In light of the last few posts, I want to bring some closure.  There were some important lessons to be learned and you might find it helpful to skim over the last three posts.  What can you take from those conversations (in the posts themselves and especially the comments) that will help you and others here?    We will run into people who don't believe us, want to accuse us of being the cause of the problem, etc.  So what can we learn from this?   What are some clues in determining who is safe or not?  What knowledge have we gained that will be helpful in the future in dealing with people who don't believe us, who don't want to hear us?  

Additionally, we can use this time to discuss what happened to you personally during this time?  Were you bothered by the conversation?  Some people shared their feelings with me privately.  Would you be willing to share them publicly (of course with an anonymous name if you prefer)?  Chances are, you are not the only one and by sharing your comment, others will be able to relate with you and discover they weren't alone.

And finally, feel free to discuss the parameters I suggested for blog discussions.  Is this the right direction for our blog?  Do you have any other ideas how to keep this place Christ-honoring?  I don't know if you caught it, but I'm using the pronoun "our" with blog.  The blog is not here for me.  It's here for us. 

Here are the previous three posts up for discussion:

If we have enough participation, we can use this info for the Spiritual Abuse Help area above. 


  1. Julie Anne

    I vote - Spiritual Abuse Blogs “ARE” Christ honoring.

    This blog, and other Abuse blogs, are part of something glorious... And much needed...
    Exposing the darkness of “Spiritual Abuse” by bringing light and truth.

    And allowing folks the freedom - to talk - to share their pain - to rant...
    To hear from others who have experienced similar hurts and pains.
    Even the rejection, ugliness, from those who blame the abused.

    Seems Jesus didn’t have a problem exposing the ugliness of “The Religious System” of His day.

    When I left “The Abusive Religious System” in the early 90’s thru much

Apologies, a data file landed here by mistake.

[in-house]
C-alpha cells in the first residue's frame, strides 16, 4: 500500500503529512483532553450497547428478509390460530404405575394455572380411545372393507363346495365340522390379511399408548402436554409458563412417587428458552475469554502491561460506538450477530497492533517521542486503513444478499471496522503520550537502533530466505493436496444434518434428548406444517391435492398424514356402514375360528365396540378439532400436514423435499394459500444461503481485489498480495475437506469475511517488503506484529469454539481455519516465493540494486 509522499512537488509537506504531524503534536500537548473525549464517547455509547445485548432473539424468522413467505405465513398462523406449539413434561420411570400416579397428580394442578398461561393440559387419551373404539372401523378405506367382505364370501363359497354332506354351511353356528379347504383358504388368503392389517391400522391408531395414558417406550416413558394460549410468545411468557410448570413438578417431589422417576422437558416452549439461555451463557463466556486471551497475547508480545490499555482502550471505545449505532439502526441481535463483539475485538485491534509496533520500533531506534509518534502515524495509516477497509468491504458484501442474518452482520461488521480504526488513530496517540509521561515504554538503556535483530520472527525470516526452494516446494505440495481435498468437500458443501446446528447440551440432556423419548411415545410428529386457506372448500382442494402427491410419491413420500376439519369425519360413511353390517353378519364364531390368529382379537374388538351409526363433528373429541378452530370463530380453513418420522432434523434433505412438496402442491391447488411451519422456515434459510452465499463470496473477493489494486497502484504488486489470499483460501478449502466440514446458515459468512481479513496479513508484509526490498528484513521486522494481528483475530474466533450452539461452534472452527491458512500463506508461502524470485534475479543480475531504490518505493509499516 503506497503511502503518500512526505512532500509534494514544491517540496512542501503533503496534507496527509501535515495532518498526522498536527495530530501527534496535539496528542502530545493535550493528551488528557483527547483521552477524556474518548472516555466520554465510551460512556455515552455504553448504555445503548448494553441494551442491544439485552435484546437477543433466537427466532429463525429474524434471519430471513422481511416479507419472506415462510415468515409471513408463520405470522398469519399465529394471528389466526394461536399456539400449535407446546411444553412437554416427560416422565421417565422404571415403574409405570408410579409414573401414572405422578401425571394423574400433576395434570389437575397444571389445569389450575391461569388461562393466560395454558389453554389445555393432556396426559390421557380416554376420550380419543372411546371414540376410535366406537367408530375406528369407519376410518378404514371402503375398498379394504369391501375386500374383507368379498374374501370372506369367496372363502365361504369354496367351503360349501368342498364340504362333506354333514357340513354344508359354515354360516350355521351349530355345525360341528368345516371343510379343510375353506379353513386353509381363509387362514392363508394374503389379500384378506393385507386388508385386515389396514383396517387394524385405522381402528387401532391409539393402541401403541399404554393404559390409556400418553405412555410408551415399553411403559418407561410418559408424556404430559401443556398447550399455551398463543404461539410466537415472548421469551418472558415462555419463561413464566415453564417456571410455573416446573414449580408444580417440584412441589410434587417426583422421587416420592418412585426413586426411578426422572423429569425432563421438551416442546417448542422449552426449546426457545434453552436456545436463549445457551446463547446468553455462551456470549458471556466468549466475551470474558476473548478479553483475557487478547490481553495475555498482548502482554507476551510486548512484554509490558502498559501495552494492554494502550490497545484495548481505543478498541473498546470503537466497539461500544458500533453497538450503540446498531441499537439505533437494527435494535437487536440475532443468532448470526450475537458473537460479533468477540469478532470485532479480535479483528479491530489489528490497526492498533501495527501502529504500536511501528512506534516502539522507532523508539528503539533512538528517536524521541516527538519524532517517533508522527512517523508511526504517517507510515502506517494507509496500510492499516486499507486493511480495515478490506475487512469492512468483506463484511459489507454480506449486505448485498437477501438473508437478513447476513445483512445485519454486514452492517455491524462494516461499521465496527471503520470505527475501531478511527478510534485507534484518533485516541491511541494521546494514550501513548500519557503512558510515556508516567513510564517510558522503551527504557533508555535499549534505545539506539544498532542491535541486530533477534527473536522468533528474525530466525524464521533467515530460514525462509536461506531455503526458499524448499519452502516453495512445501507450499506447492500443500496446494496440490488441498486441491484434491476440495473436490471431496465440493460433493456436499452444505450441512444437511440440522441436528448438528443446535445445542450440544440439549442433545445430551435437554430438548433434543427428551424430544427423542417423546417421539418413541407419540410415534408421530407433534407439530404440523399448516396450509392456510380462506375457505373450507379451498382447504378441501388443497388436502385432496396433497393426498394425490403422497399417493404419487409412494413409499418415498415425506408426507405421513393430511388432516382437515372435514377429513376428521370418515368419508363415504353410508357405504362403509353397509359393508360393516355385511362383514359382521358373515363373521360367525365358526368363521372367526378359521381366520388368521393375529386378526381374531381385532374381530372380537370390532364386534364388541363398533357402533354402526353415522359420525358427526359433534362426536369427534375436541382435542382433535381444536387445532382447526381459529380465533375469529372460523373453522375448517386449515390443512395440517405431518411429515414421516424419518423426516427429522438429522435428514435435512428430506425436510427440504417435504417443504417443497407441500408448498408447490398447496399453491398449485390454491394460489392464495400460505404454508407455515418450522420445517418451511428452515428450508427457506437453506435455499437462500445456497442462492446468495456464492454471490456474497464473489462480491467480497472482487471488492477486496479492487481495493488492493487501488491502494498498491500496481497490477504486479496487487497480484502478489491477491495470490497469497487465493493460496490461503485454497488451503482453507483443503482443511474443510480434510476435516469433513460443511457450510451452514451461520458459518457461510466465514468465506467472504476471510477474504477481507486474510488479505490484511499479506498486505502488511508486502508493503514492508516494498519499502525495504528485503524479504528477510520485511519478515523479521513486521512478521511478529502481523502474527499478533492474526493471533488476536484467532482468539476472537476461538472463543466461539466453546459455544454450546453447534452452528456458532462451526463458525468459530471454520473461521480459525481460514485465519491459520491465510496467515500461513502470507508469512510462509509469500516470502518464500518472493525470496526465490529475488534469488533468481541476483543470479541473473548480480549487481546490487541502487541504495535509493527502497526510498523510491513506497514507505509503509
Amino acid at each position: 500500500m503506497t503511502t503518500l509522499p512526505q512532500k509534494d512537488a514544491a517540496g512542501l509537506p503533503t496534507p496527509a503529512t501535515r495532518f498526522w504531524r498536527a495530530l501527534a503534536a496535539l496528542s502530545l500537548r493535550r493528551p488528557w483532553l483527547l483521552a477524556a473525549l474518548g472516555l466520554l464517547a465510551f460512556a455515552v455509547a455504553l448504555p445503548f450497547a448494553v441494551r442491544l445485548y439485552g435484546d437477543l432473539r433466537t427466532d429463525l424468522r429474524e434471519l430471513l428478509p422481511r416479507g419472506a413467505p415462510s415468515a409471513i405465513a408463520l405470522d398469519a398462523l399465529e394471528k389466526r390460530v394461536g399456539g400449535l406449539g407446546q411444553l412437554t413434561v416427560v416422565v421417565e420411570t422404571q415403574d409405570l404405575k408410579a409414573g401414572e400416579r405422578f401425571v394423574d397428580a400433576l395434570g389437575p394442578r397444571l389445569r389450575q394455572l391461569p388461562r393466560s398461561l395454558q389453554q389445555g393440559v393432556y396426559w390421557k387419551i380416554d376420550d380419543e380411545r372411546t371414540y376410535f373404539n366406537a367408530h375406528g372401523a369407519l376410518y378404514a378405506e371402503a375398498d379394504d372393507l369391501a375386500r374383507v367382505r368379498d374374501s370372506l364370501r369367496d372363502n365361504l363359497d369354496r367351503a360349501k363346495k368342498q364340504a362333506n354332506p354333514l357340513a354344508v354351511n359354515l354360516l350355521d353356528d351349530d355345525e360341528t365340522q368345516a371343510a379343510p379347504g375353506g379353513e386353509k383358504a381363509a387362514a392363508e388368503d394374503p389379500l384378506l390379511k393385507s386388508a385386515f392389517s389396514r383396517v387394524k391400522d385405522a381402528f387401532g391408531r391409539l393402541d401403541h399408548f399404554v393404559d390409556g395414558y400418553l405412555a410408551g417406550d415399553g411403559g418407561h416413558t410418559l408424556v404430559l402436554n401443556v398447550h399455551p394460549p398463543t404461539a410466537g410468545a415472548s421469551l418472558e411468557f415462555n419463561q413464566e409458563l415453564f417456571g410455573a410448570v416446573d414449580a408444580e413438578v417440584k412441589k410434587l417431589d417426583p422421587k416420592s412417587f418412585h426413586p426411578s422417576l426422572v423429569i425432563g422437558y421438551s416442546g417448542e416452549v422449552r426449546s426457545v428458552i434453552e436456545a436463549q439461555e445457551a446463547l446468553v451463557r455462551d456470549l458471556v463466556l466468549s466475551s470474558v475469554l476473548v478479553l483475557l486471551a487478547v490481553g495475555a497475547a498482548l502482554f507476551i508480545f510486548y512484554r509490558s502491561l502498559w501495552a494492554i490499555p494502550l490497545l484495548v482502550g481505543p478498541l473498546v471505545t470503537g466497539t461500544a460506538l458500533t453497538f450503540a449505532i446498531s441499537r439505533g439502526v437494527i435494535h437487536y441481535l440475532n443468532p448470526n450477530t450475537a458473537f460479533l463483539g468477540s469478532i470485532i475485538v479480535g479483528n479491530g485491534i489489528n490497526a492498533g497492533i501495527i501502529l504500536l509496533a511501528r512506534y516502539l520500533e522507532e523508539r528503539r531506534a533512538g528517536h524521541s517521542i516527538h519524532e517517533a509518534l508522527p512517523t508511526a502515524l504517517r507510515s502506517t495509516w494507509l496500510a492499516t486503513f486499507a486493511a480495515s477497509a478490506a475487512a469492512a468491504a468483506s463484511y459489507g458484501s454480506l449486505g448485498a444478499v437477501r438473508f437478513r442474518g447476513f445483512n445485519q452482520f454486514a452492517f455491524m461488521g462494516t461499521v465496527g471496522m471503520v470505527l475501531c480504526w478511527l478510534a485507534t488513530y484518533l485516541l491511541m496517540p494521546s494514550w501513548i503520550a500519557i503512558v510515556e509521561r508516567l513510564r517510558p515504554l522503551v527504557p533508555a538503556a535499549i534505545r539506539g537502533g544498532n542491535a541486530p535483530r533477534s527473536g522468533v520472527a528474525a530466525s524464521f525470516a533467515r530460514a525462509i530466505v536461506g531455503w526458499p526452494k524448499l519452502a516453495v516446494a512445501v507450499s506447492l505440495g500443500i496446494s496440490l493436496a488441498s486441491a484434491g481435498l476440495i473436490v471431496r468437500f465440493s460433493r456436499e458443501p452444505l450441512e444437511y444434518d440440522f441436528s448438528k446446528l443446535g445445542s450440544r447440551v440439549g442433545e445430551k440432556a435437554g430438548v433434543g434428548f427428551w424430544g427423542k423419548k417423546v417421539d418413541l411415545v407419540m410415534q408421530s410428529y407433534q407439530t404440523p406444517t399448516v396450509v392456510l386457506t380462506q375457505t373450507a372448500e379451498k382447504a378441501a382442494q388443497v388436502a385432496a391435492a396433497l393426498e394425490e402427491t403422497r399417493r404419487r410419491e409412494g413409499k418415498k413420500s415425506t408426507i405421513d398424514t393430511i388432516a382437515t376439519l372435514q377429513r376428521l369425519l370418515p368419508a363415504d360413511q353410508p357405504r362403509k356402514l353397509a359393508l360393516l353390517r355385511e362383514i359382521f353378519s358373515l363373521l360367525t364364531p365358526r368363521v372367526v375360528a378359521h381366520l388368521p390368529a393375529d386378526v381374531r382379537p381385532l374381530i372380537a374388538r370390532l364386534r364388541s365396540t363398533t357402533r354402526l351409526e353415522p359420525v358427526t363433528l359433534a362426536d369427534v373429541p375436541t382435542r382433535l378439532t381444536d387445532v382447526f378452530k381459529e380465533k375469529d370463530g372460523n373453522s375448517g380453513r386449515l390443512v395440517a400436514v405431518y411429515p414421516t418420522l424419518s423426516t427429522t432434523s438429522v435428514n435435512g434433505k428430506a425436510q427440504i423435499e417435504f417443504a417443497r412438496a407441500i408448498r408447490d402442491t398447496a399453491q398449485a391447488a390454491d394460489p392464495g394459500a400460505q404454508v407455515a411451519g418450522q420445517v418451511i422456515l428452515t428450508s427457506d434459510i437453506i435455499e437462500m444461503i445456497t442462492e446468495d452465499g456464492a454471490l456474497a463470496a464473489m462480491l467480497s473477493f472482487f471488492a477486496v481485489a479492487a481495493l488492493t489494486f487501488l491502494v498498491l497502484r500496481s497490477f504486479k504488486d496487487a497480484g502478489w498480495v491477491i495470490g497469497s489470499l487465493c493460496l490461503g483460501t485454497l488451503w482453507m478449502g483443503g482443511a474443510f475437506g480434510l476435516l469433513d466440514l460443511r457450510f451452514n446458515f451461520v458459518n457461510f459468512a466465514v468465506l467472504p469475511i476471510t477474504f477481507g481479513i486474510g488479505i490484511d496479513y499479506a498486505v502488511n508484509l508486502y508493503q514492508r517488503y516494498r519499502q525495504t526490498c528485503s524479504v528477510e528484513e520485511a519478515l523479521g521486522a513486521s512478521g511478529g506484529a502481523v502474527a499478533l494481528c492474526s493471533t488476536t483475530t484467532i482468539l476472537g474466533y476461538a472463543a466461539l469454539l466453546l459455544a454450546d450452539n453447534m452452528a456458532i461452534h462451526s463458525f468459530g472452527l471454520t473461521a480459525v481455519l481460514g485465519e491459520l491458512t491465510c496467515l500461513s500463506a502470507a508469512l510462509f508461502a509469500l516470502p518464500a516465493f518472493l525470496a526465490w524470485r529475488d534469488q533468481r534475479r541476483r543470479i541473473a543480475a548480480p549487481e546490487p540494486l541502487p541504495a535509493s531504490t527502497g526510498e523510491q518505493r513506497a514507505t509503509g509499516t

pain, tears, and “Spiritual Abuse.” Even my friends would hint - It was MY fault.
    I was rebellious - NOT - willing to submit to authority - a Lone Ranger...
    All that nasty stuff “The Abusive Leaders” teach in order to control the sheeppies. :-(

    I had NO one to talk to. No internet. I had lost friends - everything...
    And yes - I was angry, feeling guilty - And feared ever walking into...

    BUT - I now see the benefit - ALL things “DO’ work together for good...
    I had NO place to go - but - to Jesus. And found out - Jesus really loves me. ;-)

    This seems to be ALL part of the healing process from “Spiritual Abuse.”
    And - When so-called “Religious Leaders” are “complaining and whining”
    about the “complaining and whining” from folks who have experienced “Spiritual Abuse”

    “If you search the internet and read spiritual abuse blogs, a lot of them are “complaining and whining” and seem to wallow in misery, getting nowhere.”

    I would dis-agree with - they - “seem to wallow in misery, getting nowhere.”
    They are - “getting somewhere” - getting closer to Jesus. Even when they don’t see it. :-)
    And, along the way, they expose the ugliness of “spiritual Abuse” rampant today in the
    501 (c) 3, non-profit, tax $ deduxtible, Religious $ Corporations, most today call church.

    The Abused are going thru “The Loss of ALL things - Php 3:8.” we experince when what
    we loved, cherished, and depended on, is lost - Ripped out of our lives.

    And we learn we can NOT trust in man - Or - The Man made systems we depended upon.

    Psalm 118:8-9
    It is better to trust in the LORD than to put confidence in man.
    It is better to trust in the LORD than to put confidence in princes.

    Jeremiah 17:5
    Thus saith the LORD; Cursed be the man that trusteth in man,
    and maketh flesh his arm, and whose heart departeth from the LORD